Long Term Care: Are You Prepared?

/ November 5, 2012

One of the main goals at Epilawg is to help you plan your own epilogue to your life. Many of the posts here discuss passing on what you’ve accumulated during your lifetime to your loved ones. However, what if everything you accumulated throughout your life is lost because of your health? Because you did not plan for your long term care?

The Importance of Long Term Care

One of the biggest reasons most consumers don’t create long term care plans is because they believe the government will pay for it. In reality, Medicare only pays for short-term, skilled nursing home care following hospitalization and state Medicaid programs require recipients to spend down to the poverty level in order to qualify for assistance. Under 2012 federal guidelines, to qualify for Medicaid, your assets must be spent down to $3,000 (this includes all income and retirement accounts) and a “healthy” spouse can only have up to $113,640 in resources (as well as a home, car and personal belongings) and up to $2,841 in monthly income.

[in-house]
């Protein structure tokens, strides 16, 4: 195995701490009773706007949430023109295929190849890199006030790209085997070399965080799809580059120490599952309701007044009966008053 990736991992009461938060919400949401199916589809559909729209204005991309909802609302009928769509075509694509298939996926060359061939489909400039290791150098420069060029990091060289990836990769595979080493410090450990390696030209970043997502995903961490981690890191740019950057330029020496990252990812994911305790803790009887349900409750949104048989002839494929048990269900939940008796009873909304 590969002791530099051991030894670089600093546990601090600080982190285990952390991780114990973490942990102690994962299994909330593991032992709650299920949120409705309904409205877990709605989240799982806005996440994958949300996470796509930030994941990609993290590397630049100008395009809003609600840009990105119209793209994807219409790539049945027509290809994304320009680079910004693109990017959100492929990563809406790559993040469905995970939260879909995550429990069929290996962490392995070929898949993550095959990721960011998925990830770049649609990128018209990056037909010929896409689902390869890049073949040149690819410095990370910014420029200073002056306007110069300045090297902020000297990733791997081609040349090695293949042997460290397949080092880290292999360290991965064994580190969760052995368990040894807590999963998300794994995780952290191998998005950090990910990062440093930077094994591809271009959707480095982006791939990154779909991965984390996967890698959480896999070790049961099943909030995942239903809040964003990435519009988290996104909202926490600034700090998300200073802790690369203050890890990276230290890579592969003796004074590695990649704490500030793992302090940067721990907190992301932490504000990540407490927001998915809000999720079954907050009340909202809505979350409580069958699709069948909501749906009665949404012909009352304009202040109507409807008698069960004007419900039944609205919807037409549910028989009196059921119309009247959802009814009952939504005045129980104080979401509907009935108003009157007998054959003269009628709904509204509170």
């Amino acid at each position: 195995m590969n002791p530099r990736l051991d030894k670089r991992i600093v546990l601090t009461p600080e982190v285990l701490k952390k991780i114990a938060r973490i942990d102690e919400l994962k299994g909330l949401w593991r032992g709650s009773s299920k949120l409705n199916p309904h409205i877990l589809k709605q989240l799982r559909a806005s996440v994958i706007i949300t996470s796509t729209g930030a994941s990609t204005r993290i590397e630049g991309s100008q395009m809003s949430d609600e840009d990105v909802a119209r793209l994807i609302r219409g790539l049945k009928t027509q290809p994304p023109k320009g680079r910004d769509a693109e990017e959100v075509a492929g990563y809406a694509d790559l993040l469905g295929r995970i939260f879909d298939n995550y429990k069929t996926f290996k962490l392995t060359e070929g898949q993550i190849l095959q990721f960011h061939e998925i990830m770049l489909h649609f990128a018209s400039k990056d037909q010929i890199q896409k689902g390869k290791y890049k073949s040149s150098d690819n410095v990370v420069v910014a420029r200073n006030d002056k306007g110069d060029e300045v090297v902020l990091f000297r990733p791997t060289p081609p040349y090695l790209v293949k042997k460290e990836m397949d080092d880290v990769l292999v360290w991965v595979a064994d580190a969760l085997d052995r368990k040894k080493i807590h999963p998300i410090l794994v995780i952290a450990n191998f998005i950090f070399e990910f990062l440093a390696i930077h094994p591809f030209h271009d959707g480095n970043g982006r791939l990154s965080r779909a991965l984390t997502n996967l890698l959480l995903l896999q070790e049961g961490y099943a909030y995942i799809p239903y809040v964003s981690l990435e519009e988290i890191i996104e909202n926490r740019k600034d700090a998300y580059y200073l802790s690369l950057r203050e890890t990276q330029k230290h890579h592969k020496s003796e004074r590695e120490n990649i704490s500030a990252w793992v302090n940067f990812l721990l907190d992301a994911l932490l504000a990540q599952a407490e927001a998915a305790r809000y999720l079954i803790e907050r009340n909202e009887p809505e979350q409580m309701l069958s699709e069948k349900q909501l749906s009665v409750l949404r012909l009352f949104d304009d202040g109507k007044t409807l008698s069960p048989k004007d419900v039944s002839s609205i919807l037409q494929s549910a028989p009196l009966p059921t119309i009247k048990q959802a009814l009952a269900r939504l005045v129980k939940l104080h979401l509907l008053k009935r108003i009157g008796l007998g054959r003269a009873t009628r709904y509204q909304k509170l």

Other than these limited programs, the financing options for care include long term care insurance, reverse mortgages, or paying out of pocket. Long term care coverage is a suitable option for those who can afford insurance premiums but do not have sufficient funds to pay for care without putting their assets at risk. Long term care coverage is one of the only safety nets that will protect people from the financial risks of needing long term care.

This November, during Long Term Care Awareness Month, it’s important to discuss with your family the importance of long term care planning. Now is the perfect time to speak with an insurance agent or financial advisor about how long term care protection can be added affordably to any financial plan. In addition, for Minnesota residents, there is a statewide program called Own Your Future, which will help Minnesotans plan for future long term care needs. Visit the Own Your Future website to find information on how to prepare, plan, save, invest, and pay for long term care services.

Photo by: kenteegardin

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